Whether you are an iPhone user, Huawei super-enthusiast, Samsung phone supporter or OnePlus worshipper, all of us can agree that camera blows – lumps in a phone’s case, where the camera is housed – are embarrassing.
They get hurt easily, stop you fabricating your phone flat on a diagram, and feel irritating when you are holding your phone in landscape. However, an explanation is in hand.
This solution arrives from the University of Utah, in Salt Lake City, where an organization of researchers have just developed smartphone camera lenses that are almost a few micrometres thick.
If you do not know what a micrometre is, maybe this will lend you an idea: it is a millionth of a meter, implying these lenses are thousands of times tinier than those now in use in flagship phones – and twenty times less thin than a human hair.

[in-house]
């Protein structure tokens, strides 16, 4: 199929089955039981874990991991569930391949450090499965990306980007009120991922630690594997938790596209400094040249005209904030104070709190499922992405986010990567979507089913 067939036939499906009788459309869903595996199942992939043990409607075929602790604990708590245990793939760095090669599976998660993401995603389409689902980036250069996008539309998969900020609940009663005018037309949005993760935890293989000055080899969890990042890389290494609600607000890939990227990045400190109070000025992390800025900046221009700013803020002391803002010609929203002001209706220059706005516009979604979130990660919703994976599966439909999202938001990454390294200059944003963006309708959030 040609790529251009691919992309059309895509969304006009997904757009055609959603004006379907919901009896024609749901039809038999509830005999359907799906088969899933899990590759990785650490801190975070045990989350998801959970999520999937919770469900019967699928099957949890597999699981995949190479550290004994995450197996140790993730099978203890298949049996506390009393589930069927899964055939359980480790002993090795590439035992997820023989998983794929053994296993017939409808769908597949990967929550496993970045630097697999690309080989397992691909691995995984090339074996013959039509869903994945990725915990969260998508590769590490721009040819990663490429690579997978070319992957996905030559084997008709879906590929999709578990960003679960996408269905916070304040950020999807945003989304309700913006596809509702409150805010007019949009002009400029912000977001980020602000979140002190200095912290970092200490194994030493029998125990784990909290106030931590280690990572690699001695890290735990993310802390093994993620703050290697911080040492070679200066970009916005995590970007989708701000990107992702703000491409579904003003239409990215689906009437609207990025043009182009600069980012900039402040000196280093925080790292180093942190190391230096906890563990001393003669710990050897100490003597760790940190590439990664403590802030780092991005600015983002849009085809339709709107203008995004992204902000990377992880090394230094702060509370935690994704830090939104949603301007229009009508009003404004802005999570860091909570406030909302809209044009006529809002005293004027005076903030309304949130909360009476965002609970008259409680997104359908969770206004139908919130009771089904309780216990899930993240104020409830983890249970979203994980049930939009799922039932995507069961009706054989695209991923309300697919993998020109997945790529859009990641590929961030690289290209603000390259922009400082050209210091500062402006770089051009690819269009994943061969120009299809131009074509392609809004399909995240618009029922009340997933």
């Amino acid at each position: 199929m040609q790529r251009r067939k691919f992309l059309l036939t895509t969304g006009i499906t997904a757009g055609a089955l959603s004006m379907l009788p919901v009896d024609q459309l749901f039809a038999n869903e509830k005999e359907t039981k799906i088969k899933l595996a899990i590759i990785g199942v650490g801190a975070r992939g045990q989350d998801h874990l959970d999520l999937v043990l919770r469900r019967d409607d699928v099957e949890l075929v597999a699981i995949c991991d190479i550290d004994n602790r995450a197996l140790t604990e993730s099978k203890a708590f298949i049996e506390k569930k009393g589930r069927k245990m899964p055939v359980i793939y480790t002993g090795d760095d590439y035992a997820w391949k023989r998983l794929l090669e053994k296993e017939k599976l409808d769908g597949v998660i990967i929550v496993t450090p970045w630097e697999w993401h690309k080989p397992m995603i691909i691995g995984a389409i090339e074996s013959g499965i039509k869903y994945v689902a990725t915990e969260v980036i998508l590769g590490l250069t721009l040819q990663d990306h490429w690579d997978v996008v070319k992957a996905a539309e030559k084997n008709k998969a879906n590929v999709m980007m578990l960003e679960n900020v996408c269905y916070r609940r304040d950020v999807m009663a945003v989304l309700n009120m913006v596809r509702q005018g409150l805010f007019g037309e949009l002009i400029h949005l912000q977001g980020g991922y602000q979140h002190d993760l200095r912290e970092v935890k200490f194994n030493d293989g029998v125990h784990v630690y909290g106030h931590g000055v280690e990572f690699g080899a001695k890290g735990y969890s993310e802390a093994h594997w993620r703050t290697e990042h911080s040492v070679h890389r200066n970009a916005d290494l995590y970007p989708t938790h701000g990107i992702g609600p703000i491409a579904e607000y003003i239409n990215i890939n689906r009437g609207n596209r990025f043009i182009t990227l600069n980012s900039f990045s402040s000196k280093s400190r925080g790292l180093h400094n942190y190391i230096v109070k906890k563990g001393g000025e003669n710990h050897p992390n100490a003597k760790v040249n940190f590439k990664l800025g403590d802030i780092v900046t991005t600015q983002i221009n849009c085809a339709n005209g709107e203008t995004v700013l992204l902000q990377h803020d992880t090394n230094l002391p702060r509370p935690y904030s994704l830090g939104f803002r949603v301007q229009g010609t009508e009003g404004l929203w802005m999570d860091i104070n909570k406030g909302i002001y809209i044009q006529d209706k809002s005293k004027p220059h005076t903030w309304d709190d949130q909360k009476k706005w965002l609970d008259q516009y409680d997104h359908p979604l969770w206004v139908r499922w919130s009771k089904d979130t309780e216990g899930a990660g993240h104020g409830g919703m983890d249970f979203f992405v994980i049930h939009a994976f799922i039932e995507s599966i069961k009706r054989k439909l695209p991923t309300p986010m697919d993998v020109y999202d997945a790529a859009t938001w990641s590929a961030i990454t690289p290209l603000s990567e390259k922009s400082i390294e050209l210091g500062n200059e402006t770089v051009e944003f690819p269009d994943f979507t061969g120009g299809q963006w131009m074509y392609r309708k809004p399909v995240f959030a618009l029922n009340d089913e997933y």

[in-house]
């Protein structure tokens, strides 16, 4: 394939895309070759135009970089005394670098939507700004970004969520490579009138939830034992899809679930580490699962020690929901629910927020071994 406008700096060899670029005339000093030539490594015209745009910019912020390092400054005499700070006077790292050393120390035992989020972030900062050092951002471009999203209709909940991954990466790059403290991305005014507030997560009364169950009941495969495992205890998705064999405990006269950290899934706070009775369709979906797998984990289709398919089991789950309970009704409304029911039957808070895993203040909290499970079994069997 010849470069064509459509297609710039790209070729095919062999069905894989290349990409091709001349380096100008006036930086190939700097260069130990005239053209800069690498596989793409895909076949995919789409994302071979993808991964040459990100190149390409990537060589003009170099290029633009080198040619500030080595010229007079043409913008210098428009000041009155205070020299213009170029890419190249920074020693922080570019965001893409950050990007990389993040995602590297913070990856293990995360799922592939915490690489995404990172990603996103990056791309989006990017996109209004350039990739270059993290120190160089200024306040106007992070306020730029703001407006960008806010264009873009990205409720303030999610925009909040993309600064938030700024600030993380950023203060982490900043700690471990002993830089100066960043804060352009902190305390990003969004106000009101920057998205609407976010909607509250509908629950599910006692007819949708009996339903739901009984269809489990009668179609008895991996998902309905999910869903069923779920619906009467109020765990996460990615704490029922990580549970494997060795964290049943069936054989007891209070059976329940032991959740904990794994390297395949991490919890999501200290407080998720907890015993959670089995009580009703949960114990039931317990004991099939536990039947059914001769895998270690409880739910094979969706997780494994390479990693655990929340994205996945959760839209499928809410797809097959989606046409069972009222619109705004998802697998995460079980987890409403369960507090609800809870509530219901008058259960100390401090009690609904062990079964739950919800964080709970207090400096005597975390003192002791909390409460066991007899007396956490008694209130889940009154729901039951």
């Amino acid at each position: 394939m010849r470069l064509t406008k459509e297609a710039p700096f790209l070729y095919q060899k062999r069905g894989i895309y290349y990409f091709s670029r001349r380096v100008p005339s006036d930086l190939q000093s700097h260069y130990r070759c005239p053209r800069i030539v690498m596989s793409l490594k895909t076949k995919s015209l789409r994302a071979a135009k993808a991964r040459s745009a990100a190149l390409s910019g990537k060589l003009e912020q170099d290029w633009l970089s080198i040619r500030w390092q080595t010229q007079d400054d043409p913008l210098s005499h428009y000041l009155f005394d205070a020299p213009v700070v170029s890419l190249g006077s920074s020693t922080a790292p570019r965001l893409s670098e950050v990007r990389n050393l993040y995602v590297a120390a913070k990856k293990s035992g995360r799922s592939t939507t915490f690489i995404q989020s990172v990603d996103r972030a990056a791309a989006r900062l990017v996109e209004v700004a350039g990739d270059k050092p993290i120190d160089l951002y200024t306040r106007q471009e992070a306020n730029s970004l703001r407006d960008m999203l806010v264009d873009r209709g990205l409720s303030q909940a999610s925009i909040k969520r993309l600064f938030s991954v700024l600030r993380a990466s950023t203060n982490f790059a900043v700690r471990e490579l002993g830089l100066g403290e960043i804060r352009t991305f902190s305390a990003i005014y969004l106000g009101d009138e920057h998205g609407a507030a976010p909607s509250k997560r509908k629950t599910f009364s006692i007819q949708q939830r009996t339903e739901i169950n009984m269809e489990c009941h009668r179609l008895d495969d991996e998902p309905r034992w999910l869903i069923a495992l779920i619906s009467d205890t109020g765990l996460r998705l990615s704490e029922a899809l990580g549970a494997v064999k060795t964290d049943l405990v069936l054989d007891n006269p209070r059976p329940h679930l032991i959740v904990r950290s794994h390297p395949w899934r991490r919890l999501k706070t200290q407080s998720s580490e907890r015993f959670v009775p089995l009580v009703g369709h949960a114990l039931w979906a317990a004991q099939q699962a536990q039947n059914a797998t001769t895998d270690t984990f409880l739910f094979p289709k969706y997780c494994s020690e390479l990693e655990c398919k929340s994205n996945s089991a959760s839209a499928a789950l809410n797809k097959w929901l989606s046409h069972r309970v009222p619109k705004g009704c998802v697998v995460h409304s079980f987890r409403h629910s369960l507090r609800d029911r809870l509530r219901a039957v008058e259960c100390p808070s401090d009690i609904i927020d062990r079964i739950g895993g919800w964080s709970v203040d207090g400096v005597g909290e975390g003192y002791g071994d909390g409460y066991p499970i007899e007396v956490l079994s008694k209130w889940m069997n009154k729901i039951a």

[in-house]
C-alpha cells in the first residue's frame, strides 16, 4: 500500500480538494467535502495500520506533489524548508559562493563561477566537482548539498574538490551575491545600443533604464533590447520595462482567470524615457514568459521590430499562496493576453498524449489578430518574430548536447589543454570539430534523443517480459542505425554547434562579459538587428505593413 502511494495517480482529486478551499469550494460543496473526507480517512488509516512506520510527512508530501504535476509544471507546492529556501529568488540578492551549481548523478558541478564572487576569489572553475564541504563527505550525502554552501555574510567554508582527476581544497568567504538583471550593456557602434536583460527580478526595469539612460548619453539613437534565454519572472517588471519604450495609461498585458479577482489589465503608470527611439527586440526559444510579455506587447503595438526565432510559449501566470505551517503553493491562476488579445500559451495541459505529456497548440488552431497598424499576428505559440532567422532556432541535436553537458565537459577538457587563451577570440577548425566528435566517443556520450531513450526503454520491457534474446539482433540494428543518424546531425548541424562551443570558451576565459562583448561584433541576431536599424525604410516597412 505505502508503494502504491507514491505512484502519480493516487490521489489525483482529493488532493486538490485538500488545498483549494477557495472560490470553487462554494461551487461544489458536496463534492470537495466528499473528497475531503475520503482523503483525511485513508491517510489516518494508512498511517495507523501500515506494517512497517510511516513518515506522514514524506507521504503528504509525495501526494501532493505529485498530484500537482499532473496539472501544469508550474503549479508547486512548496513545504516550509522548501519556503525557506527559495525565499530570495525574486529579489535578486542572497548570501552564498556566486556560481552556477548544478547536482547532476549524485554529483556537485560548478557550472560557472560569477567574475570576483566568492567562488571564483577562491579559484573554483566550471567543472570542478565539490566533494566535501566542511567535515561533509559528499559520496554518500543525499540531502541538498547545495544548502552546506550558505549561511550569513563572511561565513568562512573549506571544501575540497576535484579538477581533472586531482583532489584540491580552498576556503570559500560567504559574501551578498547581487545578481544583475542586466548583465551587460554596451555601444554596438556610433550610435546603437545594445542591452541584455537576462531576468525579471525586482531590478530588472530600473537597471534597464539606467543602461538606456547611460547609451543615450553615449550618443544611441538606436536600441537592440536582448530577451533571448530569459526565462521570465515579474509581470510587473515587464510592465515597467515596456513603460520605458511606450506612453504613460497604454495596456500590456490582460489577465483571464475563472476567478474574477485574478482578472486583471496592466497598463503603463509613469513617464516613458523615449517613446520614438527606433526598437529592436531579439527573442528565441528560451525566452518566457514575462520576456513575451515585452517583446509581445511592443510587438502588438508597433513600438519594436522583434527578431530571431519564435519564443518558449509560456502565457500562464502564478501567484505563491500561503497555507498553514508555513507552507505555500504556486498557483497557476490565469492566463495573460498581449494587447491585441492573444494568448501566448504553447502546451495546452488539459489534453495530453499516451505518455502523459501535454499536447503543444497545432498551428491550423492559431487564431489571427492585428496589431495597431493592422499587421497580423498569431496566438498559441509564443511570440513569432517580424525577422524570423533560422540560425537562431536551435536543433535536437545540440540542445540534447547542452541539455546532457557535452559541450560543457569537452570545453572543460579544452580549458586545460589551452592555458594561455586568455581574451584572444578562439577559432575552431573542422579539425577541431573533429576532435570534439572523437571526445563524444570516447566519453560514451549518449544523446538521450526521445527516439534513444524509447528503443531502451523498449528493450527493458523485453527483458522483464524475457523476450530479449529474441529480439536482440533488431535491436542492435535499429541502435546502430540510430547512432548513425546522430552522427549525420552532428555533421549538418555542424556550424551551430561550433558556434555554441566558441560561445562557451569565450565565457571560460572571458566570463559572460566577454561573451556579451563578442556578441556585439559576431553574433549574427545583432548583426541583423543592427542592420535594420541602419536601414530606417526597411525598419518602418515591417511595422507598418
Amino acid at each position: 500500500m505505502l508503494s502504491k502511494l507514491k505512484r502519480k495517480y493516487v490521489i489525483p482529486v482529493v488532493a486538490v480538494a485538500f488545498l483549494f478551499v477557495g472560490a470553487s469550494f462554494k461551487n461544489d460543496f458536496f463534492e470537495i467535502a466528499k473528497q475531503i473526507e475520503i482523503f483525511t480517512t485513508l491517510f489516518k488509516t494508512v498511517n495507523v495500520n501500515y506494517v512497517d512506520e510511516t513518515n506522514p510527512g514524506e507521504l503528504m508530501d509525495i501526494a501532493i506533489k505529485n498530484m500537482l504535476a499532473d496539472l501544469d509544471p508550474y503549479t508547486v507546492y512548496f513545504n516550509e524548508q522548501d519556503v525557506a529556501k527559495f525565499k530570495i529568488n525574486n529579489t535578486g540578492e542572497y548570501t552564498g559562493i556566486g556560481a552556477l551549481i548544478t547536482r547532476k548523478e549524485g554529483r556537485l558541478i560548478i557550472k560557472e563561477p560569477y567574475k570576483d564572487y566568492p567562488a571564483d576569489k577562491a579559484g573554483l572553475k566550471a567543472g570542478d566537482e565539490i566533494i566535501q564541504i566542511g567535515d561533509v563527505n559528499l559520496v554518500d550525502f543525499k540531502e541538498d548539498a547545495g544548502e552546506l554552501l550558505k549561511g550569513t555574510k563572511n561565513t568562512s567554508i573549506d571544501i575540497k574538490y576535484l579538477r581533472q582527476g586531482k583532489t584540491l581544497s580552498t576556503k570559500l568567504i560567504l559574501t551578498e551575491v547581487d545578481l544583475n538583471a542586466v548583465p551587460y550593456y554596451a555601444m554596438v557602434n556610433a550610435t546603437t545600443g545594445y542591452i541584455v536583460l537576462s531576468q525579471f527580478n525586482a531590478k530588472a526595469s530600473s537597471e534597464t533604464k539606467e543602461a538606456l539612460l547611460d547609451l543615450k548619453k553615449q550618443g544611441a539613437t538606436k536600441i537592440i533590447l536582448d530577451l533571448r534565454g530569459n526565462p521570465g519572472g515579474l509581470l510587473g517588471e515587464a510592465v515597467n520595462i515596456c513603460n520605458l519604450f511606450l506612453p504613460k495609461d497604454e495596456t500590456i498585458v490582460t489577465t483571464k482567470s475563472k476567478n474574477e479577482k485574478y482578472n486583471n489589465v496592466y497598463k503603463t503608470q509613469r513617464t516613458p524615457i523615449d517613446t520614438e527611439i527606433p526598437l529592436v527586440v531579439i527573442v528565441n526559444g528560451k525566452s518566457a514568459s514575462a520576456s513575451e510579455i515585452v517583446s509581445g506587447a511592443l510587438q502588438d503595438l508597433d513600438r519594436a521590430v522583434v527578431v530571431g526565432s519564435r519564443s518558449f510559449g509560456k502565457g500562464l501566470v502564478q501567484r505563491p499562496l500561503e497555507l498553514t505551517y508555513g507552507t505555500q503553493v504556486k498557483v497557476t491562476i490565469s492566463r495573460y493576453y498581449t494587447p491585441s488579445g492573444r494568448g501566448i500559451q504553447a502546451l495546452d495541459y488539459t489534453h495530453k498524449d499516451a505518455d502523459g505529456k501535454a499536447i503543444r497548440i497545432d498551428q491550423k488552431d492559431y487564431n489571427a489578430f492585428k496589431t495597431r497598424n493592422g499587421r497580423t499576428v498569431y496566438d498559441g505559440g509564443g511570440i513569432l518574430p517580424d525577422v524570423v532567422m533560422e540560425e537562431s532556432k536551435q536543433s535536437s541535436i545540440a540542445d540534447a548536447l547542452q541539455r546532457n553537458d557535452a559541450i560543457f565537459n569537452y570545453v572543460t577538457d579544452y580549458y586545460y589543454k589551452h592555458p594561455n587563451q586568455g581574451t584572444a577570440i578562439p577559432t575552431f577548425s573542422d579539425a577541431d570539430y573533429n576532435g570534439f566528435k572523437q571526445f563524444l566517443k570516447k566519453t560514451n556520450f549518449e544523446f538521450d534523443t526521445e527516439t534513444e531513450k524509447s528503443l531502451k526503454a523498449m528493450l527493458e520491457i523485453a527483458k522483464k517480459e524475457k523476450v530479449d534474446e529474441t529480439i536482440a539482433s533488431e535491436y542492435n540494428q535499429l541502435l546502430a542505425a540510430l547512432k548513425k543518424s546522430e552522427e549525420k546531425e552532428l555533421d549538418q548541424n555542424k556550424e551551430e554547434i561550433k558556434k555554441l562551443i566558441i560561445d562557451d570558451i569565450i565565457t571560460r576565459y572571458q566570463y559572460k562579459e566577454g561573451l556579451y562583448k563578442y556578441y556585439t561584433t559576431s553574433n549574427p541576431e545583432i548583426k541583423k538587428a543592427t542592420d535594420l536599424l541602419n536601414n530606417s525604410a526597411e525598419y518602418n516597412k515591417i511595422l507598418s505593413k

These are decent camera smartphones.
This news was circulated in a scientific article titled “Broadband portable flat lenses for extended-wave infrared imaging”, which interprets a truly tiny optic lens.
It can fulfil all the purposes of a thicker phone lens by effectively creating several tiny hierarchies that bounce light to the detector, working together to behave as a lens.
A super-thin phone lens sounds tremendous, but how will this really transform your camera knowledge? We talked to Rajesh Menon, an electrical and computer engineering affiliate professor at the University of Utah, to adequately understand these small lenses.
The University of Utah researchers’ prototype lens was horizontal, but most phone lenses are rounded – the ‘central’ camera on a smartphone is generally a wide-angle lens. Generally, then, our initial question was about lenses.
Specifically, we inquired Menon if these micrometre lenses would arrive in various specifications – like ultra-wide angle, telephoto, macro, and else. The explanation was reasonable enough: “Yes, this is precisely what we do.”